Yoweri Museveni, the president of Uganda, speaks out against the UNSC sanctioned NATO operations in yet another Foreign Policy article this weekend (which of course can be read as part of a PR campaign by the Gadhafi clan). "If foreign intervention is good", so Museveni, "then African countries should be the most prosperous countries in the world, because we have had the greatest dosages of that: the slave trade, colonialism, neo-colonialism, imperialism, etc." And: "if you promote foreign backed insurrections in small countries like Libya, what will you do with the big ones like China? Are you going to impose a no-fly zone over China in case of some internal insurrections, as happened in Tiananmen Square, in Tibet, or in Urumqi?" The example of Odyssey Dawn has set a precedent in 2011 and Western capitals will have to answer many questions when reacting or rather not reacting to conflicts in the years to come. The Libyan rebels on their part will have to learn that there are no free beers in international politics and somewhere down the road to Tripolis, they will have to pay back their sponsors in hard political or economical currency.

Let's end our tour with Lebanon, the - who ever would have thought this - most stable country in the Middle East right now. The secular movement hashtagged #UniteLB on Twitter, trying to challenge the sectarian system in Lebanon, has rapidly peaked after its start, with big egos clashing at the movement's meeting, according to tweets by @nmoawad. In a country with 18 official sects, the movement of good intentions has a tough stand. Maybe the #UniteLB people should proclaim themselves the 19th sect of Lebanon for more internal cohesion and more external recognition.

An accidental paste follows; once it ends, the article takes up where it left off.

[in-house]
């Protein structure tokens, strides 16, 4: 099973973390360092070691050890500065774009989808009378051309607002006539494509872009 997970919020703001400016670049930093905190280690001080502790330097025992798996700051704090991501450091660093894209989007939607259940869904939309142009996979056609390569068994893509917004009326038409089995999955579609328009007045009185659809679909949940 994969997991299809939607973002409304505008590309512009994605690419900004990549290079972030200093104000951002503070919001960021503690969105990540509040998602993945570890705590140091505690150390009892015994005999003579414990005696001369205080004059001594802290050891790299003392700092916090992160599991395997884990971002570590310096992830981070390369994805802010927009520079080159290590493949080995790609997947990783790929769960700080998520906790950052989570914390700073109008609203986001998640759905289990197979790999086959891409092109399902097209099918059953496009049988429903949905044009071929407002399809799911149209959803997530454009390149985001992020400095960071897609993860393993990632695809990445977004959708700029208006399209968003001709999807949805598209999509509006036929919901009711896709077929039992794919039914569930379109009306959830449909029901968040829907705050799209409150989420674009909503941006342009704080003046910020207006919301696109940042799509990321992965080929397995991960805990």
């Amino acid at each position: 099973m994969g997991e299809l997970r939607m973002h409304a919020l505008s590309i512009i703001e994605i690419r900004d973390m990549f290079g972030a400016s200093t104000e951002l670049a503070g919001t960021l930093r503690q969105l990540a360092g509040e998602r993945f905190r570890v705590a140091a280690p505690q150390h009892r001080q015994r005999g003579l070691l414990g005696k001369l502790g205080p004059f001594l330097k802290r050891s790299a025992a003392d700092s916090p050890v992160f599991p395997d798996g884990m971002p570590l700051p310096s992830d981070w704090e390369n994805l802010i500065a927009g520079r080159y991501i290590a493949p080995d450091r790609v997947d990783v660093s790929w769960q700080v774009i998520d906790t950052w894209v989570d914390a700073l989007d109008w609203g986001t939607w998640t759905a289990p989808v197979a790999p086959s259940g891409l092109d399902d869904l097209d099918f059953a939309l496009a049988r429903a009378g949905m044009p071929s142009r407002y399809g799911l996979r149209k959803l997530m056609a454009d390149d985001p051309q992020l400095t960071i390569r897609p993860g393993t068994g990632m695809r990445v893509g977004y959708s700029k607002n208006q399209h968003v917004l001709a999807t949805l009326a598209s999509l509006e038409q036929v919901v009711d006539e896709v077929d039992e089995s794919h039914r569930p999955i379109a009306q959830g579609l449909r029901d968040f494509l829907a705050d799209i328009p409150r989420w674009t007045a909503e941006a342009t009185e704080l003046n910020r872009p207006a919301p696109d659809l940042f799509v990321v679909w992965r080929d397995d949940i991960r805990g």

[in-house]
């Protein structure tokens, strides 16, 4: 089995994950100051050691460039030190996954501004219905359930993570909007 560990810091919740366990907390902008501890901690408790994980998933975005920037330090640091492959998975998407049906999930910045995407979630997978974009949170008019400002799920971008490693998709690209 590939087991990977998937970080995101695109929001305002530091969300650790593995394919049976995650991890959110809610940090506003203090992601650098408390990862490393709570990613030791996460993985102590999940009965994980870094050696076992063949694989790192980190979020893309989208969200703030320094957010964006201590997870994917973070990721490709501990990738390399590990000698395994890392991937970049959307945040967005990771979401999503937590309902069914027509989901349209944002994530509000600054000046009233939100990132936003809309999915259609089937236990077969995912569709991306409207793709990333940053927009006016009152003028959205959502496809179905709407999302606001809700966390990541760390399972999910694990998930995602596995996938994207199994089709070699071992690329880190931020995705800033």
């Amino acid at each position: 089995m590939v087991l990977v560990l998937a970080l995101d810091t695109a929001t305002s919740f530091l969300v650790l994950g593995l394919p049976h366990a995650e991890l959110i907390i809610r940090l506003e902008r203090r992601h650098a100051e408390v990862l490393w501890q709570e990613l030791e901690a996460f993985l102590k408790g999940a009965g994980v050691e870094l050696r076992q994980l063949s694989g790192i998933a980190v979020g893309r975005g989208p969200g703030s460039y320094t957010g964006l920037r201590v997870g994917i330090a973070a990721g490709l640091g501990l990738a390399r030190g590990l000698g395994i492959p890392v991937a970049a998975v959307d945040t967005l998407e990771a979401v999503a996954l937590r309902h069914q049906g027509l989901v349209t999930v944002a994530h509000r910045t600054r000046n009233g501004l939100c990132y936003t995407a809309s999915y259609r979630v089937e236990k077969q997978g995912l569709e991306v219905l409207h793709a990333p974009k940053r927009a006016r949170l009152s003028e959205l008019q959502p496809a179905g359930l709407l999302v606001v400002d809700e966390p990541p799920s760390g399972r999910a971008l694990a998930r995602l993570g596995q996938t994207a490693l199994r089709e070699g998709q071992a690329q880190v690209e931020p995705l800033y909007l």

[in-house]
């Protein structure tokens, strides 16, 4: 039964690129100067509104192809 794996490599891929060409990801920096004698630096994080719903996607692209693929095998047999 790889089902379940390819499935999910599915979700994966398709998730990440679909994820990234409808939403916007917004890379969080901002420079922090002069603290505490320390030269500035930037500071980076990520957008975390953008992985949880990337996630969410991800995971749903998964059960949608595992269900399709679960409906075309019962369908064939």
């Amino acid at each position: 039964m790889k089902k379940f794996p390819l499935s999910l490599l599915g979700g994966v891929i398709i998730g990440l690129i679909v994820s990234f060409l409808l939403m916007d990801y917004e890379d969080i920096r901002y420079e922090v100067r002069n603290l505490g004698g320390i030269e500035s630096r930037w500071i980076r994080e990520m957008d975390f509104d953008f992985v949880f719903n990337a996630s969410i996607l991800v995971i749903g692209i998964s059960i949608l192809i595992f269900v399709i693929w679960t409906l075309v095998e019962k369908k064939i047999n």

In Lebanon the foreign forces don't even need to intervene to get nothing done. The fabulous Lebanese system of sectarian checks and balances prevents developments in any meaning of the word. But, a stumbling Syria will reverberate in Lebanon. The sheer thought of a future without Syria is rattling Hezbollah like a tsunami. For Israel, Assad is "the devil we know" and they rather have the heavy handed doctor running the ambulance in Damascus than an unpredictable democrat. It's not the first time and it won't be the last time that Hezbollah and Israel share the same fears: what if there is peace in the Middle East and the confrontationists are not needed anymore?

PS: I realize that I didn't cover all the countries hit by revolutionary unrest. I could have talked about Yemen, Jordan, Oman, Morocco and Algeria too - but then my blog becomes a full time occupation. Or I could have talked about Iran - but who talks about Iran these days?